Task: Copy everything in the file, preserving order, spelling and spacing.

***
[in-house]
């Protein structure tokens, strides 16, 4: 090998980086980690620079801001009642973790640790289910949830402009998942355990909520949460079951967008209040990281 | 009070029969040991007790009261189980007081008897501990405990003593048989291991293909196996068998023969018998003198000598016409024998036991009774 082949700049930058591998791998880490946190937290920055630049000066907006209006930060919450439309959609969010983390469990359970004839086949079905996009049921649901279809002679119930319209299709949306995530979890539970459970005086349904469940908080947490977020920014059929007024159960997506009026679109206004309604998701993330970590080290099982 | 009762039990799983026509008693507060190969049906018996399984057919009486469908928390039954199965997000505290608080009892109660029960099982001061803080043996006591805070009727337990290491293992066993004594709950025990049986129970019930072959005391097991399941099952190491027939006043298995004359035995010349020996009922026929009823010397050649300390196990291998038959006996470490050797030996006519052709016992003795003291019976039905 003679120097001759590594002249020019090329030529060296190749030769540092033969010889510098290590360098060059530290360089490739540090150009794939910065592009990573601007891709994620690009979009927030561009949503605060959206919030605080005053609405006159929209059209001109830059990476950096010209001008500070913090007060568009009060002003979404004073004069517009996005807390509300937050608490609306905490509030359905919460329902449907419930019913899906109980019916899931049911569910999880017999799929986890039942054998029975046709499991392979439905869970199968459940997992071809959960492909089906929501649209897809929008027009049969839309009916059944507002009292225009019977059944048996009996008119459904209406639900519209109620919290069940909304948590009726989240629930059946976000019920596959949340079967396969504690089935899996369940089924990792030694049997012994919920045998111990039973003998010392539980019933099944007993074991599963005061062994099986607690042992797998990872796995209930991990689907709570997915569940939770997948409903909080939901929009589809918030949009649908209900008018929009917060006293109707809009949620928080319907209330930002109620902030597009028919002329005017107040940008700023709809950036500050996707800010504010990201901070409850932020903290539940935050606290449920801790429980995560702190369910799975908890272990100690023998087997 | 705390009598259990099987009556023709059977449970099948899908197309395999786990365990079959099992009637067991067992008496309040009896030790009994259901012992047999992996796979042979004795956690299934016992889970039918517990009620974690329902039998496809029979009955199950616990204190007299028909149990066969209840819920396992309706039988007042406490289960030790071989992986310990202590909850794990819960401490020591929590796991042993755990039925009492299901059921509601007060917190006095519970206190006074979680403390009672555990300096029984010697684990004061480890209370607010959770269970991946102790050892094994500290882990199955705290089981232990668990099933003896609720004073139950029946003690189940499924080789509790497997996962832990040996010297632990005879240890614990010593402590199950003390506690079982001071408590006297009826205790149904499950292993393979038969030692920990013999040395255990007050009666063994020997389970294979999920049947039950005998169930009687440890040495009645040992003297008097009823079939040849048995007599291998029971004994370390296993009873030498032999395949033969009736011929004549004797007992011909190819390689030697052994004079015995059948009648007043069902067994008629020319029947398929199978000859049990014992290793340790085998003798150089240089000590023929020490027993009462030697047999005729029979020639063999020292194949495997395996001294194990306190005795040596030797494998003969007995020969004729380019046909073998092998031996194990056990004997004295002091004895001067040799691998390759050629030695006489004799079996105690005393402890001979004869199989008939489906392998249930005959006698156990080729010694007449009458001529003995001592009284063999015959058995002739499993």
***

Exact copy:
[in-house]
């Protein structure tokens, strides 16, 4: 090998980086980690620079801001009642973790640790289910949830402009998942355990909520949460079951967008209040990281 | 009070029969040991007790009261189980007081008897501990405990003593048989291991293909196996068998023969018998003198000598016409024998036991009774 082949700049930058591998791998880490946190937290920055630049000066907006209006930060919450439309959609969010983390469990359970004839086949079905996009049921649901279809002679119930319209299709949306995530979890539970459970005086349904469940908080947490977020920014059929007024159960997506009026679109206004309604998701993330970590080290099982 | 009762039990799983026509008693507060190969049906018996399984057919009486469908928390039954199965997000505290608080009892109660029960099982001061803080043996006591805070009727337990290491293992066993004594709950025990049986129970019930072959005391097991399941099952190491027939006043298995004359035995010349020996009922026929009823010397050649300390196990291998038959006996470490050797030996006519052709016992003795003291019976039905 003679120097001759590594002249020019090329030529060296190749030769540092033969010889510098290590360098060059530290360089490739540090150009794939910065592009990573601007891709994620690009979009927030561009949503605060959206919030605080005053609405006159929209059209001109830059990476950096010209001008500070913090007060568009009060002003979404004073004069517009996005807390509300937050608490609306905490509030359905919460329902449907419930019913899906109980019916899931049911569910999880017999799929986890039942054998029975046709499991392979439905869970199968459940997992071809959960492909089906929501649209897809929008027009049969839309009916059944507002009292225009019977059944048996009996008119459904209406639900519209109620919290069940909304948590009726989240629930059946976000019920596959949340079967396969504690089935899996369940089924990792030694049997012994919920045998111990039973003998010392539980019933099944007993074991599963005061062994099986607690042992797998990872796995209930991990689907709570997915569940939770997948409903909080939901929009589809918030949009649908209900008018929009917060006293109707809009949620928080319907209330930002109620902030597009028919002329005017107040940008700023709809950036500050996707800010504010990201901070409850932020903290539940935050606290449920801790429980995560702190369910799975908890272990100690023998087997 | 705390009598259990099987009556023709059977449970099948899908197309395999786990365990079959099992009637067991067992008496309040009896030790009994259901012992047999992996796979042979004795956690299934016992889970039918517990009620974690329902039998496809029979009955199950616990204190007299028909149990066969209840819920396992309706039988007042406490289960030790071989992986310990202590909850794990819960401490020591929590796991042993755990039925009492299901059921509601007060917190006095519970206190006074979680403390009672555990300096029984010697684990004061480890209370607010959770269970991946102790050892094994500290882990199955705290089981232990668990099933003896609720004073139950029946003690189940499924080789509790497997996962832990040996010297632990005879240890614990010593402590199950003390506690079982001071408590006297009826205790149904499950292993393979038969030692920990013999040395255990007050009666063994020997389970294979999920049947039950005998169930009687440890040495009645040992003297008097009823079939040849048995007599291998029971004994370390296993009873030498032999395949033969009736011929004549004797007992011909190819390689030697052994004079015995059948009648007043069902067994008629020319029947398929199978000859049990014992290793340790085998003798150089240089000590023929020490027993009462030697047999005729029979020639063999020292194949495997395996001294194990306190005795040596030797494998003969007995020969004729380019046909073998092998031996194990056990004997004295002091004895001067040799691998390759050629030695006489004799079996105690005393402890001979004869199989008939489906392998249930005959006698156990080729010694007449009458001529003995001592009284063999015959058995002739499993």